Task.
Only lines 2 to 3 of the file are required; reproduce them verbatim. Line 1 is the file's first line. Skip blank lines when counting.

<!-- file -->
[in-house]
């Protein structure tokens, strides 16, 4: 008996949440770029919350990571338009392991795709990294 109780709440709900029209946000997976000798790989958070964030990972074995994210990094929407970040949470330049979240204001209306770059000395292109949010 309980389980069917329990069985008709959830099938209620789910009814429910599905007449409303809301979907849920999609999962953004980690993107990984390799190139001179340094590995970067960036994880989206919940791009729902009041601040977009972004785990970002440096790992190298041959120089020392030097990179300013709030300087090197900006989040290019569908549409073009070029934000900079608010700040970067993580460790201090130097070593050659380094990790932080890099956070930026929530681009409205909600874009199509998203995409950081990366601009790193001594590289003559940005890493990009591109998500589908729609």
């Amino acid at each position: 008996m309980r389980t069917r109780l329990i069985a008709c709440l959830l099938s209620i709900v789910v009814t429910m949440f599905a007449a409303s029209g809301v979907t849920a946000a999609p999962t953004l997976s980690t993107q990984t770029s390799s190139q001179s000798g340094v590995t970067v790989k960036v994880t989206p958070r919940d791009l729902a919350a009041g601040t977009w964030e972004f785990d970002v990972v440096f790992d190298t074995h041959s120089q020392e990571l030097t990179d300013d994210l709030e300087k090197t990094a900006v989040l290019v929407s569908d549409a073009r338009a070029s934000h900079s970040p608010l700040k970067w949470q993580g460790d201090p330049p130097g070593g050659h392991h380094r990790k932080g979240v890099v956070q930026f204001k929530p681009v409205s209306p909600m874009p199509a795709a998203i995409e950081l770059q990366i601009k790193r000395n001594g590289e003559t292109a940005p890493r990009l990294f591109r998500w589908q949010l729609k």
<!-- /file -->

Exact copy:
């Protein structure tokens, strides 16, 4: 008996949440770029919350990571338009392991795709990294 109780709440709900029209946000997976000798790989958070964030990972074995994210990094929407970040949470330049979240204001209306770059000395292109949010 309980389980069917329990069985008709959830099938209620789910009814429910599905007449409303809301979907849920999609999962953004980690993107990984390799190139001179340094590995970067960036994880989206919940791009729902009041601040977009972004785990970002440096790992190298041959120089020392030097990179300013709030300087090197900006989040290019569908549409073009070029934000900079608010700040970067993580460790201090130097070593050659380094990790932080890099956070930026929530681009409205909600874009199509998203995409950081990366601009790193001594590289003559940005890493990009591109998500589908729609």
């Amino acid at each position: 008996m309980r389980t069917r109780l329990i069985a008709c709440l959830l099938s209620i709900v789910v009814t429910m949440f599905a007449a409303s029209g809301v979907t849920a946000a999609p999962t953004l997976s980690t993107q990984t770029s390799s190139q001179s000798g340094v590995t970067v790989k960036v994880t989206p958070r919940d791009l729902a919350a009041g601040t977009w964030e972004f785990d970002v990972v440096f790992d190298t074995h041959s120089q020392e990571l030097t990179d300013d994210l709030e300087k090197t990094a900006v989040l290019v929407s569908d549409a073009r338009a070029s934000h900079s970040p608010l700040k970067w949470q993580g460790d201090p330049p130097g070593g050659h392991h380094r990790k932080g979240v890099v956070q930026f204001k929530p681009v409205s209306p909600m874009p199509a795709a998203i995409e950081l770059q990366i601009k790193r000395n001594g590289e003559t292109a940005p890493r990009l990294f591109r998500w589908q949010l729609k």